Performance Duration for Advanced: Hold the yogic sleep pose for 60 to 90 seconds.

Part 3: Things to Keep in Mind

Forcing yourself for perfection without realizing your mistakes is not a wise choice, especially not while performing yoga asanas. 

Thus, here are some posture cues to keep in mind before getting started with your practice: 

  • Always warm up your body - In Yoganidrasana, the body requires a great deal of flexibility, so a lack of preparation can have some severe consequences. 

Therefore, ensure your overall body is thoroughly active, loose, and open to get into the primary pose before getting started. 

  • Focus on your breath - Holding the Yoganidrasana can be really intense, especially for beginners. Thus, be mindful, take control over your breath, and do not try to strain your muscles unnecessarily by holding the pose for too long if it feels painful. 

Part 4: Relaxing Poses After Yoganidrasana 

You will feel loads of physical stress in your glutes, neck, shoulders, spine, and pelvis after practicing Yoganidrasana. Therefore, try the following relax yoga poses to calm your nerves: 

1. Halasana (Easy Plow Pose): Get into the downward-facing dog pose and place a pillow between your palms when your body is still warmed up. 

Bring the top of your head closer to the floor, and roll over your spine between the arms such that the shoulders and upper back muscles are resting on the pillow.  

Halasana (Easy Plow Pose)

Adjust the neck, tighten the core, and keep the legs straight with the toes pointing. Lastly, bring your palms behind the lower back for more stability in the hold. 

Hold your spine, neck, and shoulders in this counter stretch and bring all the tensed muscles back to their natural shape. 

2. Baddha Konasana (Bound Angle Pose): This pose is excellent for calming your lower body and pelvic floor muscles. Start by sitting in Sukhaasana, inhale, and bring the soles of your feet together. 

Adjust to bring your heels as close to your pelvis as comfortably as possible. 


Hold your feet with your hands. Drop the knees wide on the sides and keep them close to the ground. 

Exhale, fold forward, touch your forehead onto the floor, and breathe. Hold this pose until all the tension is released from the inner thighs, glutes, hamstrings, spine, and tailbone. 

Yoganidrasana Modifications and Props

Don't be intimidated by the Yogic Sleep Pose, simply incorporate these variations into your daily yoga routine and prepare yourself. 

  • Practice with a chair - If your spine feels tight and your legs are not flexible enough to reach your neck, then sit on a chair.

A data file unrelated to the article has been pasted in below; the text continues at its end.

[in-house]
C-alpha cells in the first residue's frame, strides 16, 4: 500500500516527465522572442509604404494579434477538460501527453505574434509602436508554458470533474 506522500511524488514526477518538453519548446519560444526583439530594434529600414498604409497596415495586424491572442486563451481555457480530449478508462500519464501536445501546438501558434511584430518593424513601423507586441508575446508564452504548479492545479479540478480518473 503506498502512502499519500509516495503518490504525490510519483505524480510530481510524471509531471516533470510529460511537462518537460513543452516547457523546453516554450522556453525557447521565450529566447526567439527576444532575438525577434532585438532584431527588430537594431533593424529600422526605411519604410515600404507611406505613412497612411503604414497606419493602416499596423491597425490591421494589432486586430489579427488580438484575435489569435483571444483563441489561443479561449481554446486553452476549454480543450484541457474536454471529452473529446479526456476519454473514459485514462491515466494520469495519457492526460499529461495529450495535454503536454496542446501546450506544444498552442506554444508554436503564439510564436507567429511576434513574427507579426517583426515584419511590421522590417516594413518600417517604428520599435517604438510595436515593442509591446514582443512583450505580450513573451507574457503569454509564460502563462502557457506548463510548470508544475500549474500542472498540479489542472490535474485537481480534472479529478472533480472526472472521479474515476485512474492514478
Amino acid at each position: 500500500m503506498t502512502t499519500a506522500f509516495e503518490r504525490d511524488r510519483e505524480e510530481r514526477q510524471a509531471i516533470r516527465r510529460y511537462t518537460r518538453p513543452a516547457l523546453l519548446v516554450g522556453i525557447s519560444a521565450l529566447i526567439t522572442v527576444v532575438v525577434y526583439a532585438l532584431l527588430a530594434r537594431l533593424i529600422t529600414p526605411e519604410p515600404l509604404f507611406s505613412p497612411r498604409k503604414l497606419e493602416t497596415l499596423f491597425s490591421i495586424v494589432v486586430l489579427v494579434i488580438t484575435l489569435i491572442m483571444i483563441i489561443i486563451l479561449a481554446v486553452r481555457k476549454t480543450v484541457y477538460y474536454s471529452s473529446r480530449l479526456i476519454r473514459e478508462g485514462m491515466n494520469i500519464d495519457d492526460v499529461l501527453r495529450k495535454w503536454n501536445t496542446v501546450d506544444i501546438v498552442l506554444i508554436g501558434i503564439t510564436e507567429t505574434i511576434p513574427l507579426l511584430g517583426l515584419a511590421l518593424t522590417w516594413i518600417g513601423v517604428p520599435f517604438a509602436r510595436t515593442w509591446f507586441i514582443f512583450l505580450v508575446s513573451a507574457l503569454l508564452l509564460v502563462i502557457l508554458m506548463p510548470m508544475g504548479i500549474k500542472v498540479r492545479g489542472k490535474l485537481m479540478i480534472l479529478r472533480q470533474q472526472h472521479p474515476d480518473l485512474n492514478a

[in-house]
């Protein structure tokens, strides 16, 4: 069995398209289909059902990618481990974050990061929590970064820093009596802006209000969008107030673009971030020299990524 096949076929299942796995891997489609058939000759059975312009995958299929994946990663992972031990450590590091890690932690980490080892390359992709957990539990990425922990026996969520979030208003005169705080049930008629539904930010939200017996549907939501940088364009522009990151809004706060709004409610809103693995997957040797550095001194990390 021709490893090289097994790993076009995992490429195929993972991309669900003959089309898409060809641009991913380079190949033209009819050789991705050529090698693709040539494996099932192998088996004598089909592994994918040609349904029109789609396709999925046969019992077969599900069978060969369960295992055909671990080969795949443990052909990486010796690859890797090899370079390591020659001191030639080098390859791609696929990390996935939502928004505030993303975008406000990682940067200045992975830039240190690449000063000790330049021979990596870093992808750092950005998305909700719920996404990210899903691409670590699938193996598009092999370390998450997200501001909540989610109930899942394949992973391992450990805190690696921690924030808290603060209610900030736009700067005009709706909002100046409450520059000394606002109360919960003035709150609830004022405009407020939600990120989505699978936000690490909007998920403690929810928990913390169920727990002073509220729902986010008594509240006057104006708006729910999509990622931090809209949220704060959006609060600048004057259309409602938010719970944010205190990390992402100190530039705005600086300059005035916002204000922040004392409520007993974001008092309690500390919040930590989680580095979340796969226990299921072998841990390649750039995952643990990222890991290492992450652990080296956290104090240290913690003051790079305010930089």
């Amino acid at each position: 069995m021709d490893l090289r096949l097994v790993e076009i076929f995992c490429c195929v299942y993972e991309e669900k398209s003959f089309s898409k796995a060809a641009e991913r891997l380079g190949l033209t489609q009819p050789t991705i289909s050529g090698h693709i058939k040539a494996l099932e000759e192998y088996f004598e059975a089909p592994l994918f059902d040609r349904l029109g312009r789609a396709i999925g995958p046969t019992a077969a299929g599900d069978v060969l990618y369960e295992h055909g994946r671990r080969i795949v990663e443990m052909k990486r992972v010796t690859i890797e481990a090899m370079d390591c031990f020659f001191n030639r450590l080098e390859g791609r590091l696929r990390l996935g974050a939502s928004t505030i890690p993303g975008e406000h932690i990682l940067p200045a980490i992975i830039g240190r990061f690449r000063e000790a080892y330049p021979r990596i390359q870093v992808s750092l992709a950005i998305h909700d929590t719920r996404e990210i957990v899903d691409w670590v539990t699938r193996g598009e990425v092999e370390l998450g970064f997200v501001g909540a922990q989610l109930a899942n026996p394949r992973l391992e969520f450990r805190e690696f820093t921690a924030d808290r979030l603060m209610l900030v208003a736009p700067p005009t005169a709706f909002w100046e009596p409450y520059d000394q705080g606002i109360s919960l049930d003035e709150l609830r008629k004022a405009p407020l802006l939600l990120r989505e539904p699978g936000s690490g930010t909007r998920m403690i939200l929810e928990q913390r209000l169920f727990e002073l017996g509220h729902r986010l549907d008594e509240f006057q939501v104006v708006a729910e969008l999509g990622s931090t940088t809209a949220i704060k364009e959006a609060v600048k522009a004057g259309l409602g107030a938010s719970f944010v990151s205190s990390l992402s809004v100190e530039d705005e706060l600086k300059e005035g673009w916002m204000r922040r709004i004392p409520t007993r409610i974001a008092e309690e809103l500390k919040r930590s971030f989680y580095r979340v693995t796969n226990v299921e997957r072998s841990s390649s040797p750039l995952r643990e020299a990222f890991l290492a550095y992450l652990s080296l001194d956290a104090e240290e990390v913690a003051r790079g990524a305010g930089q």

Place your foot hip-width apart on the ground, bend the torso forward, align the neck in between your legs and arms reaching at the back for the chair legs. 

Practice with a chair

Hold this modified stretch for as long as you feel comfortable, and let your body get more flexible for the primary stretch. 

  • Take wall support & bolster - If you can only reach any one leg behind the neck, your lower body faces asymmetry issues. To fix this, lie down on a yoga mat, so your feet touch a wall for support. 

Take wall support & bolster

Now, add a bolster pillow right below your middle back, push into the wall, lift the not-so-flexible leg, bend it, and gently place it behind your neck. 

Hold this modification for 30 to 90 seconds with few breaks in between, and over time you will gain symmetry to cross both legs behind your nape. 

Yoganidrasana Variations to Consider

Once you feel strong enough in Yoganidrasana, try these variations to challenge your flexibility to the next level: 

1. Yoganidrasana with Hands in Anjali Mudra - From the main Yogic Sleep Pose, bring your palms together and touch them together to create Anjali Mudra or Namaste formation. 

Yoganidrasana with Hands in Anjali Mudra

This variation will challenge you to stabilize the glutes and lower back without any assistance.

2. Padma Yoganidrasana with Hands at Back - This one is only for advanced-level practitioners who feel an immense amount of flexibility in their spine and pelvis. 

Padma Yoganidrasana with Hands at Back

Get into the knees-to-chest pose, lift the head off the mat, and cross the legs in Padmasana to keep your shins close to the chest. Ensure to grip the back of your glutes with your palms so that the posture is firm and stable throughout the hold. 

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Level-Up Poses After Yoganidrasana for Advanced Yogis

Similar to the Yognidra stretch, the following are a few other advanced yoga poses for your spine, glutes, and legs to open up. 

Level-Up Pose 1 - Ek Pada Sirsasana (One Leg Behind Head Pose)

Level-Up Pose 2 - Dwi Pada Sirsasana (Two Legs Behind Head Pose)

Level-Up Pose 3 - Bhairavasana (Formidable Pose)

Level-Up Pose 4 - The Shiva Pose (Grounded Leg Stretch)

Level-Up Pose 5 - Dhruvasana (Standing Formidable Pose)

Ek Pada Sirsasana (One Leg Behind Head Pose)

Ek Pada Sirsasana (One Leg Behind Head Pose)

Dwi Pada Sirsasana (Two Legs Behind Head Pose)

Dwi Pada Sirsasana (Two Legs Behind Head Pose)

Bhairavasana (Formidable Pose)

Bhairavasana (Formidable Pose)

The Shiva Pose (Grounded Leg Stretch)

The Shiva Pose (Grounded Leg Stretch)

Dhruvasana (Standing Formidable Pose)

Dhruvasana (Standing Formidable Pose)

Similar Reclining-Hip Opener Poses like Yoganidrasana

Here are a few reclining yoga poses for opening your back, deep legs, and pelvis muscles. 

  1. Supta Kapotasana (Reclined Pigeon Pose)

  2. Sucirandhrasana (Eye of the Needle Pose)

  3. Supta Baddha Konasana (Reclining Bound Angle Pose)

  4. Upavistha Konasana (Wide-Angled Seated Forward Bend)

  5. Supta Padangusthasana (Reclining Hand to Big Toe Pose)

Frequently Asked Questions about Yoganidrasana (Yogic Sleep Pose)

What is Yoganidrasana good for?

Can beginners perform Yoganidrasana?

What are the different preparatory poses in Yoganidrasana?

What are the benefits of Yoganidrasana?

How long should you hold Yoganidrasana?

Who should not do Yoganidrasana?